Here’s an article I’m going to be studying. You might want to take a look, too. It summarizes what sends up red flags for readers (agents or not).
If you have started your book with a prologue, here is something you should read from Kristen Lamb. Her entire blog, by the way, is fantastic!
From an editor, here’s a well-thought-out post on the pros and cons of prologues from a contemporary point of view. It starts with the pros. which, if you have used one, you already know. Keep reading. You may need yours, but you do need to know why they are less common in contemporary fiction than in works written 30, 40, 0r 50 years ago.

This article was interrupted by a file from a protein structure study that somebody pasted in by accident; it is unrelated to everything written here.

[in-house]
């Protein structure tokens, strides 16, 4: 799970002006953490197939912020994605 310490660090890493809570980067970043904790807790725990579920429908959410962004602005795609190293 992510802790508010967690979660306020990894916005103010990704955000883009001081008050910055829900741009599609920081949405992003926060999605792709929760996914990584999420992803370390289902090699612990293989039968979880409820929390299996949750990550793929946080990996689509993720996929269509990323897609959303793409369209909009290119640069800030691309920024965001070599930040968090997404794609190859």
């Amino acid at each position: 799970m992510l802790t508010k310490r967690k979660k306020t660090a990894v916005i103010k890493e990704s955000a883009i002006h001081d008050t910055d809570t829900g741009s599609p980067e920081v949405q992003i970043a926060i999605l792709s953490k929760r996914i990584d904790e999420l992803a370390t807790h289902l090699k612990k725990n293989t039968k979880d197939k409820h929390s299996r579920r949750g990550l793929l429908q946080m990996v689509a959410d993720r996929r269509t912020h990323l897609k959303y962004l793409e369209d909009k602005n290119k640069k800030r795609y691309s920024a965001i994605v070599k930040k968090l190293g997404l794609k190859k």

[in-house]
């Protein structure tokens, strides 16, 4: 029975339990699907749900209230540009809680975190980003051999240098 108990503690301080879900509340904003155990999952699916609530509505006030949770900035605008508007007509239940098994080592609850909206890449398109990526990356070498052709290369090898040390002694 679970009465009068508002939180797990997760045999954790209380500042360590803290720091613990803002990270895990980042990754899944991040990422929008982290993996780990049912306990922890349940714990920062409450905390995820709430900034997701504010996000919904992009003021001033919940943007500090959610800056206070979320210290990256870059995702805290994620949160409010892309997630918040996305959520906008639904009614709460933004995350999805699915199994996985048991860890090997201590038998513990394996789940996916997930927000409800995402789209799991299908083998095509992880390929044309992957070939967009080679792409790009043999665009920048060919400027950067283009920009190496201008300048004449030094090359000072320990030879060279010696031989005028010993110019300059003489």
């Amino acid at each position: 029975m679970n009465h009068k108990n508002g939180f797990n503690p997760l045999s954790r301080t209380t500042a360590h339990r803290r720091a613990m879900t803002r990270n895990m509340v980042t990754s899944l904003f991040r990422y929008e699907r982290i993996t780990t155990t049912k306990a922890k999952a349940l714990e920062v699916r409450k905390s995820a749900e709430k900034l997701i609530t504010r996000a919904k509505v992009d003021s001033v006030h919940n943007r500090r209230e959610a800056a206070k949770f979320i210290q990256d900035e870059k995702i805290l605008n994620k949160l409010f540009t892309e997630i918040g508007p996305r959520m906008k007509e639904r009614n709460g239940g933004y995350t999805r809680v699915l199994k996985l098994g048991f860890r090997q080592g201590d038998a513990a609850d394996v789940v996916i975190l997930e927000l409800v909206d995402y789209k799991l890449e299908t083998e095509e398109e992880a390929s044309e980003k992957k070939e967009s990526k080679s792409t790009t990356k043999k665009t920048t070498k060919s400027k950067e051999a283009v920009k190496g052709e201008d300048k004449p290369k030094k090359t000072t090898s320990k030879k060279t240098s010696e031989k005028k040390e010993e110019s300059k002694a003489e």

Good sense about prologues from author and former agent Nathan Bransford.
Check your opening and make sure these two reasons do not apply.
Click on the link above to learn how important it is to begin your book in the middle of the present moment rather than with a flashback, background, or “thoughts.” Mary Kole works with writers of works for children, but the principle applies to all contemporary fiction. You don’t have long to draw your reader into the story.